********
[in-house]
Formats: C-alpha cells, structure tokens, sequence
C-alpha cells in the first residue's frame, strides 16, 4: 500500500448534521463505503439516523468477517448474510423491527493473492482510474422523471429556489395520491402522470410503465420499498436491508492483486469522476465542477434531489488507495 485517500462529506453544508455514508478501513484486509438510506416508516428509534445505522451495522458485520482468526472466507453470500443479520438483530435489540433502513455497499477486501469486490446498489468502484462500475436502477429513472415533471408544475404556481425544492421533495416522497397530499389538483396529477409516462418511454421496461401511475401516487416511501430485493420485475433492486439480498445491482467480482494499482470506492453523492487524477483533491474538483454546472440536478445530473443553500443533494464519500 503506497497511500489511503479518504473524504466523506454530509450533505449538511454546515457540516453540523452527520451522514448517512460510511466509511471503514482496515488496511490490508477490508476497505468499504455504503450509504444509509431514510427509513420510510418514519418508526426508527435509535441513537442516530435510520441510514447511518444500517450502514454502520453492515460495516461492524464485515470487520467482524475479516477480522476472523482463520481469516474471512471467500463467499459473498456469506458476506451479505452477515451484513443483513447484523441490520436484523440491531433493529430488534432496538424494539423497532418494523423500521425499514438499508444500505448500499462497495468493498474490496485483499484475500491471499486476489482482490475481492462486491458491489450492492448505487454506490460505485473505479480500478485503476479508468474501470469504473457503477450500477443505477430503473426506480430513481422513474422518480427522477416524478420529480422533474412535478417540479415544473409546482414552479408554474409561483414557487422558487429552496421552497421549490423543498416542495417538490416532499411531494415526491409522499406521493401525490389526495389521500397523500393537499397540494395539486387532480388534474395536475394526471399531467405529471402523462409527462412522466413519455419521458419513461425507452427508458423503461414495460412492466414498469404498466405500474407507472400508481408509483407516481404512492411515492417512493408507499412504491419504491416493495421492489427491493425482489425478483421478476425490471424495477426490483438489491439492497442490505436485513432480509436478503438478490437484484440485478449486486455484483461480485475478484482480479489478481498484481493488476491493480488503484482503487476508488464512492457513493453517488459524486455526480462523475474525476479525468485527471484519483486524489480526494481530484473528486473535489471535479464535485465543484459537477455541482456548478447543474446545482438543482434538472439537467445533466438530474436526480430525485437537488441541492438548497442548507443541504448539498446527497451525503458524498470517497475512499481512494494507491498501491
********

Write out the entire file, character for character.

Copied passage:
[in-house]
Formats: C-alpha cells, structure tokens, sequence
C-alpha cells in the first residue's frame, strides 16, 4: 500500500448534521463505503439516523468477517448474510423491527493473492482510474422523471429556489395520491402522470410503465420499498436491508492483486469522476465542477434531489488507495 485517500462529506453544508455514508478501513484486509438510506416508516428509534445505522451495522458485520482468526472466507453470500443479520438483530435489540433502513455497499477486501469486490446498489468502484462500475436502477429513472415533471408544475404556481425544492421533495416522497397530499389538483396529477409516462418511454421496461401511475401516487416511501430485493420485475433492486439480498445491482467480482494499482470506492453523492487524477483533491474538483454546472440536478445530473443553500443533494464519500 503506497497511500489511503479518504473524504466523506454530509450533505449538511454546515457540516453540523452527520451522514448517512460510511466509511471503514482496515488496511490490508477490508476497505468499504455504503450509504444509509431514510427509513420510510418514519418508526426508527435509535441513537442516530435510520441510514447511518444500517450502514454502520453492515460495516461492524464485515470487520467482524475479516477480522476472523482463520481469516474471512471467500463467499459473498456469506458476506451479505452477515451484513443483513447484523441490520436484523440491531433493529430488534432496538424494539423497532418494523423500521425499514438499508444500505448500499462497495468493498474490496485483499484475500491471499486476489482482490475481492462486491458491489450492492448505487454506490460505485473505479480500478485503476479508468474501470469504473457503477450500477443505477430503473426506480430513481422513474422518480427522477416524478420529480422533474412535478417540479415544473409546482414552479408554474409561483414557487422558487429552496421552497421549490423543498416542495417538490416532499411531494415526491409522499406521493401525490389526495389521500397523500393537499397540494395539486387532480388534474395536475394526471399531467405529471402523462409527462412522466413519455419521458419513461425507452427508458423503461414495460412492466414498469404498466405500474407507472400508481408509483407516481404512492411515492417512493408507499412504491419504491416493495421492489427491493425482489425478483421478476425490471424495477426490483438489491439492497442490505436485513432480509436478503438478490437484484440485478449486486455484483461480485475478484482480479489478481498484481493488476491493480488503484482503487476508488464512492457513493453517488459524486455526480462523475474525476479525468485527471484519483486524489480526494481530484473528486473535489471535479464535485465543484459537477455541482456548478447543474446545482438543482434538472439537467445533466438530474436526480430525485437537488441541492438548497442548507443541504448539498446527497451525503458524498470517497475512499481512494494507491498501491